Popular science in conjunction with Bildmuseet's current exhibition Entangle / Physics and the Artistic Imagination. Listen to short talks by physicists from Umeå University about the fundamental forces that shape our world. This Sunday you will meet Ph.D. Student Robin Ekman and professor Michael Bradley. Each short lecture will take about 20–25 minutes, and afterwards there will be time for questions.
What matter and light consist of is a question asked since antiquity. At Bildmuseet, Robin Ekman will talk about the development from the idea of indivisible atoms to the standard model of particle physics. Among other things, he will discuss the nature of matter and light as both wave- and particle-like, the prediction and discovery of anti-matter, and the role of the Higgs particle. We will also hear about some unanswered questions, including why there is so much more matter than anti-matter, and what kinds of undiscovered particles may exist.
Robin Ekman is in his final year as Ph.D. student at Umeå University. His dissertation project is focused on quantum mechanical effects in plasmas. Besides that, his interests are in fundamental and particle physics.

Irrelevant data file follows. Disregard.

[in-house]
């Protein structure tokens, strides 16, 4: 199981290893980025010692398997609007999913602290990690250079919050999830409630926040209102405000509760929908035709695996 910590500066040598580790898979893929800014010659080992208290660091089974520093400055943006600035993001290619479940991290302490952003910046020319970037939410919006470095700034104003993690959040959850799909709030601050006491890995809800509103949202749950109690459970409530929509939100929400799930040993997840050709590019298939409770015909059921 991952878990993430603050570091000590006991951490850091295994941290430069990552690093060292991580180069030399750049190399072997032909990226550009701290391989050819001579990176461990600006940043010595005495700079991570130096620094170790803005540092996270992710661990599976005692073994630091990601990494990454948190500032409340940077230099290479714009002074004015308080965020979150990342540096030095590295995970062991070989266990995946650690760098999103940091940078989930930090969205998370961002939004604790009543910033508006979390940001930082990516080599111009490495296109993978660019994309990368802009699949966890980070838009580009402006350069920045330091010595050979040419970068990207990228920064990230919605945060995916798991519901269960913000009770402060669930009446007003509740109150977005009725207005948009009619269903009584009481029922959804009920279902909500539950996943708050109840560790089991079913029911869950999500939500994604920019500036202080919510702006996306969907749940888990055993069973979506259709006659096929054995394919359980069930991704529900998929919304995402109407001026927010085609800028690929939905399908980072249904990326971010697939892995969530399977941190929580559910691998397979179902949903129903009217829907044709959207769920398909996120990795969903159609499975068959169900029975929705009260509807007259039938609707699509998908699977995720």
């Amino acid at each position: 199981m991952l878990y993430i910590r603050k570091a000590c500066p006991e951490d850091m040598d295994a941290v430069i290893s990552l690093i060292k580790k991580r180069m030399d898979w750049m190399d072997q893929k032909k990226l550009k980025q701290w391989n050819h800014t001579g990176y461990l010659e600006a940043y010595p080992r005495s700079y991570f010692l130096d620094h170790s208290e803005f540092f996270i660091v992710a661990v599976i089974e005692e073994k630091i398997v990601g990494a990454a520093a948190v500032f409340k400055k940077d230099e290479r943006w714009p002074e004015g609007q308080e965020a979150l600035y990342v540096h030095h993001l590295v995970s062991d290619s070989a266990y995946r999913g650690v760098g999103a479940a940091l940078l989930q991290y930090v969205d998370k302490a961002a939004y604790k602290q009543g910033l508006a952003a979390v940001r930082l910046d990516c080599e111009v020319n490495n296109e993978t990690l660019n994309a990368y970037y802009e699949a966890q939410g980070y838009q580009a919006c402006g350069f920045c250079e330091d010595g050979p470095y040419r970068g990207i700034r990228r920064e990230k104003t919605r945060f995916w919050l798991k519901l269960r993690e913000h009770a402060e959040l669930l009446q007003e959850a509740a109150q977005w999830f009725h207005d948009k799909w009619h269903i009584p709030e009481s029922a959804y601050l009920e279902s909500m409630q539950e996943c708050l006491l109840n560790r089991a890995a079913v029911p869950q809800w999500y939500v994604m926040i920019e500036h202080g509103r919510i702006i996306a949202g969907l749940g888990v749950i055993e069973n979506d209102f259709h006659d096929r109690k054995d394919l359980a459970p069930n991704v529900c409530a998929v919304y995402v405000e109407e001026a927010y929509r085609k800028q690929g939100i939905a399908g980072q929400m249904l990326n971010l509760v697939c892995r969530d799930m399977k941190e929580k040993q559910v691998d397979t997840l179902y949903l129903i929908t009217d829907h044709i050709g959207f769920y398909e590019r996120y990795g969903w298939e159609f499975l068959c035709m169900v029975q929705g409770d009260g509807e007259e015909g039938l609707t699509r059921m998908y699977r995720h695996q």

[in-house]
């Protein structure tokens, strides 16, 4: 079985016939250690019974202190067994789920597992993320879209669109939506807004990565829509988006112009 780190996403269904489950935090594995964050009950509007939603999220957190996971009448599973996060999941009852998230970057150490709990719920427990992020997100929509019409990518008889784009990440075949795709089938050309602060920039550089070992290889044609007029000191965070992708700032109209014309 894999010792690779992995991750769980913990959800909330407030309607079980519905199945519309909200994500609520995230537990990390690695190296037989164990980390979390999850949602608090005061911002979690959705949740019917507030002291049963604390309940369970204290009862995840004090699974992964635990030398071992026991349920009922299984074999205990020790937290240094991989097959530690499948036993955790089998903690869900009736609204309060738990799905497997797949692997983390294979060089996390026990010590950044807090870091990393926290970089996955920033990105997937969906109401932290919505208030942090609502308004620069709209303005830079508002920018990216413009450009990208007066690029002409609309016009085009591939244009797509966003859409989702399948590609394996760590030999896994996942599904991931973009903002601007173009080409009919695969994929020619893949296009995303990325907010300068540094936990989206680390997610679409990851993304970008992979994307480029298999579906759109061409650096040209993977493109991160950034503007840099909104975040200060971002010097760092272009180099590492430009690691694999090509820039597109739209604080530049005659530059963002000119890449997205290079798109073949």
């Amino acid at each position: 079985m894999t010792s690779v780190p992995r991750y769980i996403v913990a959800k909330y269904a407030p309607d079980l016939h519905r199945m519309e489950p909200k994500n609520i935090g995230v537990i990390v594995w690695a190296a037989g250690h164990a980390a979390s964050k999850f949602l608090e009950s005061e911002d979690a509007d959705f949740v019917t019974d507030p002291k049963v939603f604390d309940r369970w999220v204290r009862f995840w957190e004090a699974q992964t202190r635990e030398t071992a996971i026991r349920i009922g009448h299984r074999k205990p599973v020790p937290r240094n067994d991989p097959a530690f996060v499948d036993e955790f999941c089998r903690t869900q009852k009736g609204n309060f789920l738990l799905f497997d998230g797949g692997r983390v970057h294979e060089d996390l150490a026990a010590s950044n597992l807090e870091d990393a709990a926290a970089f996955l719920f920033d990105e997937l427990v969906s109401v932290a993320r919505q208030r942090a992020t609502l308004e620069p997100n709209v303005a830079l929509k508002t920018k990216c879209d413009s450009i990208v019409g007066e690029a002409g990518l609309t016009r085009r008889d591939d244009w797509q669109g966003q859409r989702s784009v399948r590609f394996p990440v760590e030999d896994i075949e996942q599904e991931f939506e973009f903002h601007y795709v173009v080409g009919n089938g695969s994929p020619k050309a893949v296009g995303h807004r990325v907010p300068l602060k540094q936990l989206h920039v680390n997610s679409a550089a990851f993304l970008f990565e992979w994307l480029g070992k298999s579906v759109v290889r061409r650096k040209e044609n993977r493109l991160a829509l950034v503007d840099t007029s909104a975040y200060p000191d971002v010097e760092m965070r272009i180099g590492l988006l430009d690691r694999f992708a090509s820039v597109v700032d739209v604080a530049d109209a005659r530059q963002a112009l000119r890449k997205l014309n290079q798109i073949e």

Michael Bradley's talk at Bildmuseet will focus on the dark side of the universe. He will and tell us about the elusive and thought-provoking phenomena dark energy and dark matter.
The universe started its development from a very dense and hot state, the Big Bang, and has then expanded and cooled. The expansion is still ongoing, but since the universe is influenced by its own gravity, the expansion rate should slowly decrease. On the contrary, observations show that the expansion rate increases, as if some mysterious force is trying to stretch the universe out! The various explanations for this phenomenon usually gather under the term 'dark energy'.
This is not to be confused with 'dark matter'. Studies show that most of the matter of the universe is of a different kind than the stuff we and our surroundings are made of. Dark matter does not interact with light and is therefore invisible, hence the name. Estimates suggest that its total mass is about five times the total mass of "ordinary" matter.
Michael Bradley is a Professor of Physics at Umeå University. His research has mainly concerned problems in general relativity, as for example models for rotating stars and propagation of gravity waves in cosmological models.